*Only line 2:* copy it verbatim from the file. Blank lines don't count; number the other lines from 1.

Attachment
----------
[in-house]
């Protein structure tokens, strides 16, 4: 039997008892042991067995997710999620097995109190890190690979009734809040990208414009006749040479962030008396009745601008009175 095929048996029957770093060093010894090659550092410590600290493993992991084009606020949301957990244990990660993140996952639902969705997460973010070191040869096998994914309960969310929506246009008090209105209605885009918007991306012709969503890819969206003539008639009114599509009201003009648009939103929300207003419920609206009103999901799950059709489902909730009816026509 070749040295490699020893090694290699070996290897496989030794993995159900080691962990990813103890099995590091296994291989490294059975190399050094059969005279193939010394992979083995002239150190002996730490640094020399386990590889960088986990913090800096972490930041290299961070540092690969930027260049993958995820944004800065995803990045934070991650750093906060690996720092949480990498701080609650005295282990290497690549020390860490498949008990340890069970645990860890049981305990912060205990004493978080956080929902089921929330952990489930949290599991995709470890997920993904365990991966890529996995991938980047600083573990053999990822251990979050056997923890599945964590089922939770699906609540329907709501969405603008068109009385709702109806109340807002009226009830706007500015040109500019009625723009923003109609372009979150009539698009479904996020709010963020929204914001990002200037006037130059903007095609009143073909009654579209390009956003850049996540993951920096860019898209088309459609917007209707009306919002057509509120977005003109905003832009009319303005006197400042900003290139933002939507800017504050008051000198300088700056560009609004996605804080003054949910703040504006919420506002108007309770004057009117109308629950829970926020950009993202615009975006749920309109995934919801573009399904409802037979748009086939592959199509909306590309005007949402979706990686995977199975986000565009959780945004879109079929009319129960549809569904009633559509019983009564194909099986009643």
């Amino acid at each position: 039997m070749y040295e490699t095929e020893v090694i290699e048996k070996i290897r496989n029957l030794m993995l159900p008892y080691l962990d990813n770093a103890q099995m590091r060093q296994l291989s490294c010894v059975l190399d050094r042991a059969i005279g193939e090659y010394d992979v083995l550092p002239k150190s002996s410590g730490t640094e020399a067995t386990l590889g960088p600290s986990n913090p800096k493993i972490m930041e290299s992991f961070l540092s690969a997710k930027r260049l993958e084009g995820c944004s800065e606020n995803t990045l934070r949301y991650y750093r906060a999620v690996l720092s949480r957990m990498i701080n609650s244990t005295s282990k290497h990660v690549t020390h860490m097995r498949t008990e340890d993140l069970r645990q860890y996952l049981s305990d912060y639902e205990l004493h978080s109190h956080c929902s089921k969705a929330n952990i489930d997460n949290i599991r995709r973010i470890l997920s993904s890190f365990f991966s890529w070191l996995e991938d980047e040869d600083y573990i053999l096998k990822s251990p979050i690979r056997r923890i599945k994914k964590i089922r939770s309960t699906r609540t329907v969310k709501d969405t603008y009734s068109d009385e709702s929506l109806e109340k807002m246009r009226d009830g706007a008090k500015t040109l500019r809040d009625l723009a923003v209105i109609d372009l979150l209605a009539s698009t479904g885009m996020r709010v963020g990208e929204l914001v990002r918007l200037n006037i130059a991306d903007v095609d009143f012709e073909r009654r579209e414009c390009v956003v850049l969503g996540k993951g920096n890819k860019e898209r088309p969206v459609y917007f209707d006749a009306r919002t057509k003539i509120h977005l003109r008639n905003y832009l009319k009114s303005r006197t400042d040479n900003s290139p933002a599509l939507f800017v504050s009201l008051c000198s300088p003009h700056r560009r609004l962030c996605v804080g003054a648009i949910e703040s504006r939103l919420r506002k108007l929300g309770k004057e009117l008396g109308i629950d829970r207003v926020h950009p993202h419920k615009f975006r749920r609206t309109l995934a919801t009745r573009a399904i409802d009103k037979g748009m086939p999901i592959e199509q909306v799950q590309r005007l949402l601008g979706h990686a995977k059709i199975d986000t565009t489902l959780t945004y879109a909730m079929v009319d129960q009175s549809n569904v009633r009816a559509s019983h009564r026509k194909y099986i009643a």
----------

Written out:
């Protein structure tokens, strides 16, 4: 039997008892042991067995997710999620097995109190890190690979009734809040990208414009006749040479962030008396009745601008009175 095929048996029957770093060093010894090659550092410590600290493993992991084009606020949301957990244990990660993140996952639902969705997460973010070191040869096998994914309960969310929506246009008090209105209605885009918007991306012709969503890819969206003539008639009114599509009201003009648009939103929300207003419920609206009103999901799950059709489902909730009816026509 070749040295490699020893090694290699070996290897496989030794993995159900080691962990990813103890099995590091296994291989490294059975190399050094059969005279193939010394992979083995002239150190002996730490640094020399386990590889960088986990913090800096972490930041290299961070540092690969930027260049993958995820944004800065995803990045934070991650750093906060690996720092949480990498701080609650005295282990290497690549020390860490498949008990340890069970645990860890049981305990912060205990004493978080956080929902089921929330952990489930949290599991995709470890997920993904365990991966890529996995991938980047600083573990053999990822251990979050056997923890599945964590089922939770699906609540329907709501969405603008068109009385709702109806109340807002009226009830706007500015040109500019009625723009923003109609372009979150009539698009479904996020709010963020929204914001990002200037006037130059903007095609009143073909009654579209390009956003850049996540993951920096860019898209088309459609917007209707009306919002057509509120977005003109905003832009009319303005006197400042900003290139933002939507800017504050008051000198300088700056560009609004996605804080003054949910703040504006919420506002108007309770004057009117109308629950829970926020950009993202615009975006749920309109995934919801573009399904409802037979748009086939592959199509909306590309005007949402979706990686995977199975986000565009959780945004879109079929009319129960549809569904009633559509019983009564194909099986009643």